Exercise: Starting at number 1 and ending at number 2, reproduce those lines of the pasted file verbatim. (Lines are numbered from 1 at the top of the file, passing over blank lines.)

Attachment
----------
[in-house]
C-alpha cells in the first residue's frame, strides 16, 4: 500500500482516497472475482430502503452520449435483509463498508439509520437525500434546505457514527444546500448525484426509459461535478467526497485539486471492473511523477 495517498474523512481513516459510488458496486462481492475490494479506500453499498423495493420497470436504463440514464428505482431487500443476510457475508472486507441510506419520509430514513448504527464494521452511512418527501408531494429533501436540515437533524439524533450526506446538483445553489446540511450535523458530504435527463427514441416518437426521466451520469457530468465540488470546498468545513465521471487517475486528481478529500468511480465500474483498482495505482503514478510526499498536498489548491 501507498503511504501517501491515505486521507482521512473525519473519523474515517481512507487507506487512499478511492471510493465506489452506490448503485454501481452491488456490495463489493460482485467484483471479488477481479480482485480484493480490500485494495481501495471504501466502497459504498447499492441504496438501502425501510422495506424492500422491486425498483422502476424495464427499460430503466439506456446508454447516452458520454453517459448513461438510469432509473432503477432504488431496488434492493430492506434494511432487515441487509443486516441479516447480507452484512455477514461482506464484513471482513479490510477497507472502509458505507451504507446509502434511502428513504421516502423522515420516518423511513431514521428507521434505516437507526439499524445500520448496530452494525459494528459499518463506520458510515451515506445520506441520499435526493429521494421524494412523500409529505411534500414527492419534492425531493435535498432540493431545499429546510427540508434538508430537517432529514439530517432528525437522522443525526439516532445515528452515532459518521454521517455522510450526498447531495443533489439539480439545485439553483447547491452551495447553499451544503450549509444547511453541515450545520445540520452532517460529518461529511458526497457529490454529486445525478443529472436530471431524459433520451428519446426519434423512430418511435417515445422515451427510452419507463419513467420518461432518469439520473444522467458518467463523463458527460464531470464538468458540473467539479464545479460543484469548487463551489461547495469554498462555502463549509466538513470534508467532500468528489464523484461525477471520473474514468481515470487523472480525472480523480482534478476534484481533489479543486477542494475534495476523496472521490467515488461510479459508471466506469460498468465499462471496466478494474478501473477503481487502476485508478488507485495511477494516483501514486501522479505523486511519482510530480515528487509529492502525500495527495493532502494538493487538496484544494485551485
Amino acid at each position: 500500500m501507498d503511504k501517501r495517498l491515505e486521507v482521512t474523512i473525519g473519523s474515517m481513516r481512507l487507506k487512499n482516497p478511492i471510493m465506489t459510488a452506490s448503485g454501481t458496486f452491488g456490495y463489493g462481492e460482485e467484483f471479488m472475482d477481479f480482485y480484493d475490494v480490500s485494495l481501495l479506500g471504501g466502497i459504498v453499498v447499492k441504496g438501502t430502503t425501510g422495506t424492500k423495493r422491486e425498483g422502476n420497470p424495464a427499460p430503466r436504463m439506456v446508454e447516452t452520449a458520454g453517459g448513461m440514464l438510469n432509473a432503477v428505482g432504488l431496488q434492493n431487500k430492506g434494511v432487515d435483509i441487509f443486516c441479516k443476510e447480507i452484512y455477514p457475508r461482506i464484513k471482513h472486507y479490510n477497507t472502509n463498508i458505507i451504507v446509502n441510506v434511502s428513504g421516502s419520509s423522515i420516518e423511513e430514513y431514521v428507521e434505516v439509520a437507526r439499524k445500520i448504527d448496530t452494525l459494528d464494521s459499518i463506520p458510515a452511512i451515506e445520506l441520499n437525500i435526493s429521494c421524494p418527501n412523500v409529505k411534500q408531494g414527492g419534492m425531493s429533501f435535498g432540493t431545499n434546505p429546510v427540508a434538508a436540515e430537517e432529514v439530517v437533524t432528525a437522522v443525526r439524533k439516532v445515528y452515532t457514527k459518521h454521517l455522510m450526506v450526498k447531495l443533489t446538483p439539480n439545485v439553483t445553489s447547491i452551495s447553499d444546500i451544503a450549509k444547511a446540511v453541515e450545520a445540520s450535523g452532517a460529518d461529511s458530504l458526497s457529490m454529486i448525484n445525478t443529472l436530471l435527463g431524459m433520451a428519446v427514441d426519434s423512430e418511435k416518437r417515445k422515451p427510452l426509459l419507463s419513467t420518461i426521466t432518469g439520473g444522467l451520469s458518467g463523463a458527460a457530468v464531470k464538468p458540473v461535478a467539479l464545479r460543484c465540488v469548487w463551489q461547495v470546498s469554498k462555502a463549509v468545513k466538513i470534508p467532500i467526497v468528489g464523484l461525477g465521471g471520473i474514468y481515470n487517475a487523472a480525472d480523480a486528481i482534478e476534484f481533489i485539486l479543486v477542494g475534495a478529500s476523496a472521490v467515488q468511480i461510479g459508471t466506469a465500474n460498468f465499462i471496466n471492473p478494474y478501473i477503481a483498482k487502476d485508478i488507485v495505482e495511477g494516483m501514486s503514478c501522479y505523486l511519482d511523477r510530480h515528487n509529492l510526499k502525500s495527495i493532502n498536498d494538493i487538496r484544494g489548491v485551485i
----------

[in-house]
C-alpha cells in the first residue's frame, strides 16, 4: 500500500482516497472475482430502503452520449435483509463498508439509520437525500434546505457514527444546500448525484426509459461535478467526497485539486471492473511523477 495517498474523512481513516459510488458496486462481492475490494479506500453499498423495493420497470436504463440514464428505482431487500443476510457475508472486507441510506419520509430514513448504527464494521452511512418527501408531494429533501436540515437533524439524533450526506446538483445553489446540511450535523458530504435527463427514441416518437426521466451520469457530468465540488470546498468545513465521471487517475486528481478529500468511480465500474483498482495505482503514478510526499498536498489548491 501507498503511504501517501491515505486521507482521512473525519473519523474515517481512507487507506487512499478511492471510493465506489452506490448503485454501481452491488456490495463489493460482485467484483471479488477481479480482485480484493480490500485494495481501495471504501466502497459504498447499492441504496438501502425501510422495506424492500422491486425498483422502476424495464427499460430503466439506456446508454447516452458520454453517459448513461438510469432509473432503477432504488431496488434492493430492506434494511432487515441487509443486516441479516447480507452484512455477514461482506464484513471482513479490510477497507472502509458505507451504507446509502434511502428513504421516502423522515420516518423511513431514521428507521434505516437507526439499524445500520448496530452494525459494528459499518463506520458510515451515506445520506441520499435526493429521494421524494412523500409529505411534500414527492419534492425531493435535498432540493431545499429546510427540508434538508430537517432529514439530517432528525437522522443525526439516532445515528452515532459518521454521517455522510450526498447531495443533489439539480439545485439553483447547491452551495447553499451544503450549509444547511453541515450545520445540520452532517460529518461529511458526497457529490454529486445525478443529472436530471431524459433520451428519446426519434423512430418511435417515445422515451427510452419507463419513467420518461432518469439520473444522467458518467463523463458527460464531470464538468458540473467539479464545479460543484469548487463551489461547495469554498462555502463549509466538513470534508467532500468528489464523484461525477471520473474514468481515470487523472480525472480523480482534478476534484481533489479543486477542494475534495476523496472521490467515488461510479459508471466506469460498468465499462471496466478494474478501473477503481487502476485508478488507485495511477494516483501514486501522479505523486511519482510530480515528487509529492502525500495527495493532502494538493487538496484544494485551485